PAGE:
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Generic Buffer Formats, YUV For Wayland

Intel

Published on 20 April 2012 01:05 PM EDT
Written by Michael Larabel in Intel
1 Comment

A few interesting patch-sets were published today concerning Wayland.

Gwenole Beauchesne, the developer who formerly worked at Splitted Desktop Systems to create various VA-API drivers including the NVIDIA VDPAU back-end to VA-API and VA-API over AMD XvBA, has been working at Intel since last year. He hasn't had many user-facing patches hit the public lists in the past few months, but that changed this morning.

It appears that Gwenole Beauchesne may be in the midst of some interesting developments today. He kicked off the morning by publishing the patches to add generic buffer format support to Wayland, in particular introduced YUV format support. He then published separate patches that implement this format support for Weston, then he went on to publish some Mesa patches.

Here's his set of five patches concerning generic buffer format support for Wayland.
This series adds generic buffer formats (at the wl_buffer level) and YUV formats in particular. I believe this is generally useful because even for SHM buffers, we could also represent YUV contents in there. e.g. gstreamer sink.

Patch 1 adds the generic buffer types. Those are the most commonly used formats only. Besides, I also dropped YUV/YVU variants as YVU is YUV with different layout.

Talking of which, Patch 2 adds some layout infrastructure. If you already have an allocated SHM buffer around, it's theoritically possible to attach a particular layout to it. However, I didn't want to expose that because if the user allocates a YUV buffer, it will tend to have the same layout for the lifetime of the object. And, if the layout needs to be changed, allocating a new buffer should not be that expensive.

Since I added the layout right into the wl_buffer base object, Patch 3 bumps the version of its interface.

Patch 4 fills in layout information for SHM buffers.

Patch 5 adds some helpers to extract a sensible layout even if the buffer was implemented for a former interface.
This support can be useful for video handling with Wayland.

To Weston were then a set of four patches (on the mailing list) to add in support for YUV buffers with Weston. Gwenole's already tested this YUV buffer support in Wayland's Weston with VA-API on Intel hardware. This isn't the first time that VA-API on Wayland has come to light, but back in February I reported on VA-API for Wayland was being worked on by Intel.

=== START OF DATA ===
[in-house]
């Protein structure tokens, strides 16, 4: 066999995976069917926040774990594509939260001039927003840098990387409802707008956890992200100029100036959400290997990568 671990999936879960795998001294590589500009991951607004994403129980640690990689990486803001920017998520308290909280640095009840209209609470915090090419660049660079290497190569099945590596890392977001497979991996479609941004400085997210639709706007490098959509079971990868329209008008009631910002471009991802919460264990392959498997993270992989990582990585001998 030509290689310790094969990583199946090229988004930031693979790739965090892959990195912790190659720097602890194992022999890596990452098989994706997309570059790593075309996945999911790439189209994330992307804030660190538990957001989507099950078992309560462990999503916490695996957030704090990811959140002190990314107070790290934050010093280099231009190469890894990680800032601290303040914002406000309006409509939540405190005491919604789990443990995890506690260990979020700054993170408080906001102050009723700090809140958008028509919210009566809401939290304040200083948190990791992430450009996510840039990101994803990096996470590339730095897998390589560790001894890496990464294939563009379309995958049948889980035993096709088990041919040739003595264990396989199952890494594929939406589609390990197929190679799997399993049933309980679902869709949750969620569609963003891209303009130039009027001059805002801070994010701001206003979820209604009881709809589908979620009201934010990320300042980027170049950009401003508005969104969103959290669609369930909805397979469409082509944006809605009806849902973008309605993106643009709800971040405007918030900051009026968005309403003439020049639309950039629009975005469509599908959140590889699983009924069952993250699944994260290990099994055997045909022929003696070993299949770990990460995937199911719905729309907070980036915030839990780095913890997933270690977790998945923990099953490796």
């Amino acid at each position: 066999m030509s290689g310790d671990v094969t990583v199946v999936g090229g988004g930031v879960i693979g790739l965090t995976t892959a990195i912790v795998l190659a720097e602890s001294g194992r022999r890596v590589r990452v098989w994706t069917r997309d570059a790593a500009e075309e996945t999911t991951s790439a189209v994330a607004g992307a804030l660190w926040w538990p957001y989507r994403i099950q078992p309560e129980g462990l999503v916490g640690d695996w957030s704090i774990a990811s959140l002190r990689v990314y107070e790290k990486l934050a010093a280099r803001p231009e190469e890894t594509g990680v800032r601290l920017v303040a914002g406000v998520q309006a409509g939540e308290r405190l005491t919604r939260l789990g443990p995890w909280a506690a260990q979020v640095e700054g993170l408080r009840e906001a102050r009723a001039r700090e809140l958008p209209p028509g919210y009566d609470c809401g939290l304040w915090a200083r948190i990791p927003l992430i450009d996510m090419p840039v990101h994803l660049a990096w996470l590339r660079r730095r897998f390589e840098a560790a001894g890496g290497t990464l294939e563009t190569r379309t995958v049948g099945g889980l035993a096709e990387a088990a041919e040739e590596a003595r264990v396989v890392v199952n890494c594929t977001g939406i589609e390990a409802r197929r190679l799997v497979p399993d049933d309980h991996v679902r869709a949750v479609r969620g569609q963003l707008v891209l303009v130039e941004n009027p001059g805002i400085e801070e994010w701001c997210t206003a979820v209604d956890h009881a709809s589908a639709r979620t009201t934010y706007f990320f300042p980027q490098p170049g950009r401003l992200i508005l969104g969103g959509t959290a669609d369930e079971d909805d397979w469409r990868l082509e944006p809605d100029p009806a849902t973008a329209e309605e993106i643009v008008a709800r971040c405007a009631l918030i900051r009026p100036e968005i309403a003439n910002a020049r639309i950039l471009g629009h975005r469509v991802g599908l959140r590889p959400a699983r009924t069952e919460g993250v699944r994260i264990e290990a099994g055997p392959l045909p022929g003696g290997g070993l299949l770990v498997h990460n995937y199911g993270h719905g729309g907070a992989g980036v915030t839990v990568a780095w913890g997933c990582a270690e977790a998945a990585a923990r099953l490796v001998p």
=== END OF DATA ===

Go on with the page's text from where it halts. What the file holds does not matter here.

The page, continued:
Here is a first round of patches for supporting YUV buffers in Weston. It theoritically possible to support planar YUV from SHM buffers but I have only tested with VA-API on GenX (NV12, YUV 4:2:0 and 4:2:2).

Some changes are needed in Mesa, but I wanted to get your opinion on this model first. Rationale: a Wayland buffer is actually several individual sub buffers (one for each plane) that can be passed to eglCreateImageKHR(). Some people would argue to use OES_EGL_image_external, but I wanted to make the usage of shaders explicit. Besides, for other projects, there was also a need to map individual planes as separate buffers so that to perform some postprocessing with further shader code (noise reduction, sharpening, etc.).

So, I extended EGL_WAYLAND_BUFFER_WL spec to use a new attribute that specifies that actual plane to map: EGL_WAYLAND_BUFFER_PLANE_WL. The whole magic to calculate stride, offsets et al. is performed in Mesa with the help of Wayland buffer layouts.

For rendering, you just need to create an EGLImage and the corresponding texture for each plane of the YUV buffer. Then, you provide the shader with the current restriction that EXT_texture_rg is required. i.e. single components (e.g. Y) are mapped to GL_R8 [.r] and two components (e.g. UV for NV12) are mapped to GL_RG8 [.r/.g]. I could have sticked to standard GL_LUMINANCE [.x] and GL_LUMINANCE_ALPHA [.x/.w] but those tended to be deprecated in desktop GL IIRC and I wanted a means that could let the user use single glsl source code for rendering (depending on his winsys).

The other idea to hide stride, offsets into Mesa was that wl_drm_create_buffer_with_layout() could also take a future "flags" argument that would denote interleaved frames
(top/bottom fields).

Issues:
- EXT_texture_rg requirement, could be fixed with an extra EGL attribute.
- Use shaders to render from YUV even if some HW could sample from YUV textures directly.
Next on Gwenole's agenda for the day was to then publish the Mesa support for handling the GL_EXT_texture_rg extension within Mesa for OpenGL ES 2.0. As far as hardware drivers go for GL_EXT_texture_rg, he implemented the support inside the Mesa DRI driver. The mailing list message can be found here.

Last but not least, the latest Gwenole Beauchesne patch-set coming out today to cache regions plus an offset within the Mesa DRI driver. The patches under an "RFC" (Request For Comments) flag hit the mesa-dev list. This too is also part of the YUV surface work going on for Wayland.

About The Author
Michael Larabel is the principal author of Phoronix.com and founded the web-site in 2004 with a focus on enriching the Linux hardware experience and being the largest web-site devoted to Linux hardware reviews, particularly for products relevant to Linux gamers and enthusiasts but also commonly reviewing servers/workstations and embedded Linux devices. Michael has written more than 10,000 articles covering the state of Linux hardware support, Linux performance, graphics hardware drivers, and other topics. Michael is also the lead developer of the Phoronix Test Suite, Phoromatic, and OpenBenchmarking.org automated testing software. He can be followed via and or contacted via .
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